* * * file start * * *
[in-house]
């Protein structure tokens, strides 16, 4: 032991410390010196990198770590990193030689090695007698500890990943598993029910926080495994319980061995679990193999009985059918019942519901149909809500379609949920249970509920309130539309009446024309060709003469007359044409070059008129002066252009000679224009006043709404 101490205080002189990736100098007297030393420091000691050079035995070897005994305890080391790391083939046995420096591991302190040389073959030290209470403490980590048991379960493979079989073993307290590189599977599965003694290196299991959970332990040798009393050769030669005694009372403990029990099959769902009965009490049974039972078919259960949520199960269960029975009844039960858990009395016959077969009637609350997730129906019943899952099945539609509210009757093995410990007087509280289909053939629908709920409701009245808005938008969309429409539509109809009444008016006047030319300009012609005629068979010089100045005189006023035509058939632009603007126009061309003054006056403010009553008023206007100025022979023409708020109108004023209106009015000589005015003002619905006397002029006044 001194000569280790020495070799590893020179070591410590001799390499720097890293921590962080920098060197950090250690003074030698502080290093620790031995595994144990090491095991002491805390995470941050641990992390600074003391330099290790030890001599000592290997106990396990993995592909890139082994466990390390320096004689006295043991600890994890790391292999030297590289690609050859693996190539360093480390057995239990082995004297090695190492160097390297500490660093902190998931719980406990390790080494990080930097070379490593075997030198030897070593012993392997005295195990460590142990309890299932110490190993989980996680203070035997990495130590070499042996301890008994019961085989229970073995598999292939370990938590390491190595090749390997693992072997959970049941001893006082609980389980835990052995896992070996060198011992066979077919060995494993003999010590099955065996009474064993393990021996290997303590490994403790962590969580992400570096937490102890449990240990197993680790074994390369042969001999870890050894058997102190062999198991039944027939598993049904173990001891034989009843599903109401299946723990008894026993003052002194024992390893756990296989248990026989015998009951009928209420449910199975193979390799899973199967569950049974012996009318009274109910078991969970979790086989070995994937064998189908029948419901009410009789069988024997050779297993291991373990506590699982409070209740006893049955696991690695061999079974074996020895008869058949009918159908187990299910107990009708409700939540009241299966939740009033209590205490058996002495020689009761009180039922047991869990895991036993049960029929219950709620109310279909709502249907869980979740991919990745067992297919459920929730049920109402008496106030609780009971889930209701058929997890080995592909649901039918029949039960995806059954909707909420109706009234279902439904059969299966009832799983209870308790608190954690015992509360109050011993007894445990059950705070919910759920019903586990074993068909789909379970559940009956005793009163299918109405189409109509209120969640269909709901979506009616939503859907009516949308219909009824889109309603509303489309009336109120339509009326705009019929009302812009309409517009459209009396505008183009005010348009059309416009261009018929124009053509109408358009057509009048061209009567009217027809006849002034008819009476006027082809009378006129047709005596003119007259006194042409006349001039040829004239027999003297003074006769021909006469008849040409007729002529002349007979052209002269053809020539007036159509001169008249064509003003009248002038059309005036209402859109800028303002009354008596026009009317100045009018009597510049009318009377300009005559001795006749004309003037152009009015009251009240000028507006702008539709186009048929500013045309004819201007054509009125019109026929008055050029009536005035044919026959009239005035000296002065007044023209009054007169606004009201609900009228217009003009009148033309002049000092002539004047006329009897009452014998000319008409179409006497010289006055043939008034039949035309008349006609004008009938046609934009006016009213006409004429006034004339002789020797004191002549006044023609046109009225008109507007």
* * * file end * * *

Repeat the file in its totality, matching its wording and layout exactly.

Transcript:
[in-house]
């Protein structure tokens, strides 16, 4: 032991410390010196990198770590990193030689090695007698500890990943598993029910926080495994319980061995679990193999009985059918019942519901149909809500379609949920249970509920309130539309009446024309060709003469007359044409070059008129002066252009000679224009006043709404 101490205080002189990736100098007297030393420091000691050079035995070897005994305890080391790391083939046995420096591991302190040389073959030290209470403490980590048991379960493979079989073993307290590189599977599965003694290196299991959970332990040798009393050769030669005694009372403990029990099959769902009965009490049974039972078919259960949520199960269960029975009844039960858990009395016959077969009637609350997730129906019943899952099945539609509210009757093995410990007087509280289909053939629908709920409701009245808005938008969309429409539509109809009444008016006047030319300009012609005629068979010089100045005189006023035509058939632009603007126009061309003054006056403010009553008023206007100025022979023409708020109108004023209106009015000589005015003002619905006397002029006044 001194000569280790020495070799590893020179070591410590001799390499720097890293921590962080920098060197950090250690003074030698502080290093620790031995595994144990090491095991002491805390995470941050641990992390600074003391330099290790030890001599000592290997106990396990993995592909890139082994466990390390320096004689006295043991600890994890790391292999030297590289690609050859693996190539360093480390057995239990082995004297090695190492160097390297500490660093902190998931719980406990390790080494990080930097070379490593075997030198030897070593012993392997005295195990460590142990309890299932110490190993989980996680203070035997990495130590070499042996301890008994019961085989229970073995598999292939370990938590390491190595090749390997693992072997959970049941001893006082609980389980835990052995896992070996060198011992066979077919060995494993003999010590099955065996009474064993393990021996290997303590490994403790962590969580992400570096937490102890449990240990197993680790074994390369042969001999870890050894058997102190062999198991039944027939598993049904173990001891034989009843599903109401299946723990008894026993003052002194024992390893756990296989248990026989015998009951009928209420449910199975193979390799899973199967569950049974012996009318009274109910078991969970979790086989070995994937064998189908029948419901009410009789069988024997050779297993291991373990506590699982409070209740006893049955696991690695061999079974074996020895008869058949009918159908187990299910107990009708409700939540009241299966939740009033209590205490058996002495020689009761009180039922047991869990895991036993049960029929219950709620109310279909709502249907869980979740991919990745067992297919459920929730049920109402008496106030609780009971889930209701058929997890080995592909649901039918029949039960995806059954909707909420109706009234279902439904059969299966009832799983209870308790608190954690015992509360109050011993007894445990059950705070919910759920019903586990074993068909789909379970559940009956005793009163299918109405189409109509209120969640269909709901979506009616939503859907009516949308219909009824889109309603509303489309009336109120339509009326705009019929009302812009309409517009459209009396505008183009005010348009059309416009261009018929124009053509109408358009057509009048061209009567009217027809006849002034008819009476006027082809009378006129047709005596003119007259006194042409006349001039040829004239027999003297003074006769021909006469008849040409007729002529002349007979052209002269053809020539007036159509001169008249064509003003009248002038059309005036209402859109800028303002009354008596026009009317100045009018009597510049009318009377300009005559001795006749004309003037152009009015009251009240000028507006702008539709186009048929500013045309004819201007054509009125019109026929008055050029009536005035044919026959009239005035000296002065007044023209009054007169606004009201609900009228217009003009009148033309002049000092002539004047006329009897009452014998000319008409179409006497010289006055043939008034039949035309008349006609004008009938046609934009006016009213006409004429006034004339002789020797004191002549006044023609046109009225008109507007």